Thursday, April 23, 2009


Mr. Petigrew had recently developed an odd habit of leaving the office to pace the sidewalk up and down West Avenue. He checks his reflection in the windows of shops and then darts quickly by others. Maybe he has more time now that he's not trying to find that Veronica girl a job. Wonderful really, because I think the exercise might do him a bit of good. And Veronica just seems to love her new job with Mr. Heung. But the pacing has become a bit much. If he just walked leisurely I don't think he'd call quite as much attention to himself. He has also been seen to spray some sort of aerosol on his scalp quite frequently. Sue-Nancy Quigly, Mr. Petigrew's secretary, told me that he, that is Mr. Petigrew, that he has also taken to asking her if she has noticed he had a bit more hair on his dome. She had not, and quite frankly neither did I. He remained as shiny on the top as the day I first met him. And a good thing, too, for he was also growing accustomed to saying how much he'd like to pull his own hair out. Very odd, indeed, to hope so much to grow some just so one could pull it all out again. Men can truly be difficult to understand, at times, as Isabel says "they are victims of their own desires". Now I'm not entirely certain how this pertains to Mr. Petigrew's lack of scalp follicles, but I do know that he has also become quite uncomfortable with the visits from Captain Leighton as well as Eliahas Wayne's insurance man, Mr. Kuflic. Something to do with the in's and outs of his advertising and all to do with catching The Burglar.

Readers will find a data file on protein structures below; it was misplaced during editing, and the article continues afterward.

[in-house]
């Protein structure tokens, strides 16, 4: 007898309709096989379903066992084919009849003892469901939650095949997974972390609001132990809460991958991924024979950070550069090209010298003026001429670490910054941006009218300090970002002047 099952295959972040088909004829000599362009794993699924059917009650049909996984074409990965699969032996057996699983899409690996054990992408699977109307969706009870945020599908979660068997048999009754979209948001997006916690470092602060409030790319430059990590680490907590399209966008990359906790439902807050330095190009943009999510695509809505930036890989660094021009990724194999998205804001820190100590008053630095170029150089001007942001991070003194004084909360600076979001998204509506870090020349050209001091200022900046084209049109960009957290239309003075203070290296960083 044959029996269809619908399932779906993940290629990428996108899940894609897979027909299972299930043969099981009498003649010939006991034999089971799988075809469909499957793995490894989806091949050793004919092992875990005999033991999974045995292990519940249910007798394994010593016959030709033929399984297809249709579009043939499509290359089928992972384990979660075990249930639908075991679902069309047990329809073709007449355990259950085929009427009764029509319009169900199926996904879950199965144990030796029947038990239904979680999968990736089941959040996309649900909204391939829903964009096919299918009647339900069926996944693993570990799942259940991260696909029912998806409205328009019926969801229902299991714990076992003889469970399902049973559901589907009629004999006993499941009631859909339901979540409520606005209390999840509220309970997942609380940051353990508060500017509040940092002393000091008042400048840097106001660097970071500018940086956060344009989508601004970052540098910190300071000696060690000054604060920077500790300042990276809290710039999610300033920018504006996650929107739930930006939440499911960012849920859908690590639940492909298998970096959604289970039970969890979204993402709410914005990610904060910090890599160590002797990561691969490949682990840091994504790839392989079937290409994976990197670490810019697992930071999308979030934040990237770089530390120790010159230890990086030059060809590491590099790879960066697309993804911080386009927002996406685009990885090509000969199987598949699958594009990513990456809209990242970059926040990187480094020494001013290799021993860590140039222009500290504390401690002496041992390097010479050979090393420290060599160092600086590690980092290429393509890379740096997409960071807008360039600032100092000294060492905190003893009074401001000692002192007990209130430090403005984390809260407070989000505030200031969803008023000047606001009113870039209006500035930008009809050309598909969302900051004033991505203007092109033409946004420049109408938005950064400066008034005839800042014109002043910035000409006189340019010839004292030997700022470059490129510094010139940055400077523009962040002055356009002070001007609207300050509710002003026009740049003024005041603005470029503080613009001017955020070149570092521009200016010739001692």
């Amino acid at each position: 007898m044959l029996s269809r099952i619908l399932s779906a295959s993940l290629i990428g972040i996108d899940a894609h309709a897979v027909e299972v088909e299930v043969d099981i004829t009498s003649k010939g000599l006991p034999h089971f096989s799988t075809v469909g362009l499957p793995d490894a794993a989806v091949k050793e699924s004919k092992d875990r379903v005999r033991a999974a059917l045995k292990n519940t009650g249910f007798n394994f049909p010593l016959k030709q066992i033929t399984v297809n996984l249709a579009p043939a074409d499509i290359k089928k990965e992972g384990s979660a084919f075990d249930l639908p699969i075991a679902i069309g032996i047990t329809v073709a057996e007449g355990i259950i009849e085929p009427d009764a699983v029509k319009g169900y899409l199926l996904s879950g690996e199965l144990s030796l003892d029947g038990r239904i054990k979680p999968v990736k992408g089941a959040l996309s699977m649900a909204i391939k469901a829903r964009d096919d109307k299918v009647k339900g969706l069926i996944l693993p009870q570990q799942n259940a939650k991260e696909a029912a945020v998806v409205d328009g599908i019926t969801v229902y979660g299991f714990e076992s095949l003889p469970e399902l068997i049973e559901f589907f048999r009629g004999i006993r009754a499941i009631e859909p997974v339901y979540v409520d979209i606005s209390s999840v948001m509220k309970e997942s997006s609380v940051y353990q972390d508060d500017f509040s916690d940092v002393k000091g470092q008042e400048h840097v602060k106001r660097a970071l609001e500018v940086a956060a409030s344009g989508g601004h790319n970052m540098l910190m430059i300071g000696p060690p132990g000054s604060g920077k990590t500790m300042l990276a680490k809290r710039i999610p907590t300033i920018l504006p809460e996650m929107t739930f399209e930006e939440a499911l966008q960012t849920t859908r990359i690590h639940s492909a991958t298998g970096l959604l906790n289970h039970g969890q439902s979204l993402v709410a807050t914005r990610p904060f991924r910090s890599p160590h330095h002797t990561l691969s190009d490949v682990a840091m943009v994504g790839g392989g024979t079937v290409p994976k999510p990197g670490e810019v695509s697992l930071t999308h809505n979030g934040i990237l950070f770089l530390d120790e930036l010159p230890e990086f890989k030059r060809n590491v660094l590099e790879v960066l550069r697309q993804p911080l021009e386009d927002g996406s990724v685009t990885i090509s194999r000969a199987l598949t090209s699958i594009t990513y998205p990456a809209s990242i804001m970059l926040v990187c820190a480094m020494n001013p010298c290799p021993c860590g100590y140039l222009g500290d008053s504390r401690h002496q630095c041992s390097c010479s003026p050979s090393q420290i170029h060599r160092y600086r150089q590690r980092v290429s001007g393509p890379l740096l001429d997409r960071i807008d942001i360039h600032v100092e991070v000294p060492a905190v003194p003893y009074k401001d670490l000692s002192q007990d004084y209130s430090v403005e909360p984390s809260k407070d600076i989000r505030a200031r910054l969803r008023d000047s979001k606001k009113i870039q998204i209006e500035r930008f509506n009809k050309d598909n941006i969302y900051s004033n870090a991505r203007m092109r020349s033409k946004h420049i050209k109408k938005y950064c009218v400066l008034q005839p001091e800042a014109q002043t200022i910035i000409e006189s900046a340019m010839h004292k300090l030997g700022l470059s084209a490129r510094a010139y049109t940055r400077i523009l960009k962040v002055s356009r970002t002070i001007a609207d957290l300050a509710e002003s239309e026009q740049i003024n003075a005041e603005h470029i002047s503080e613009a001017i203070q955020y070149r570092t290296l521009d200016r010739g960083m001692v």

You see, it all has to do with my column and the letter I received from The Burglar. I was once again credited with an idea that Mr. Petigrew called a "doosy" that he just "couldn't believe". He really is quite a down to earth type fellow, always wondering what he has done to deserve all of this. And he is such a devoted newspaper man, I believe it absolutely is about time he get all of this recognition. Now when I first met Mr. Petigrew, he was dedicated to the entire Burglar issue, and now with a bit of help from me he is smack dab in the middle of it. Or, as The Daily said in a headline, "In With The Burglar". (Most unflattering picture of Mr. Petigrew that The Daily chose to run). But the point here is that I decided to ask Mr. Burglar, up front and all that, not to rummage through my home and snatch poor Lolly's tailgate hat until after the Races. And though a few of the Ladies at my Women's club called my letter 'silly', 'daft' and a few other things, apparently I'm not the only one. That is, not the only one that took to making my requests to Mr. Burglar in print. You see, I believe The Burglar to be a gentleman, and a gentleman never denies a polite request. It's become quite obvious that the man does like hats, and why wouldn't he want a hat like Lolly Desjardin's?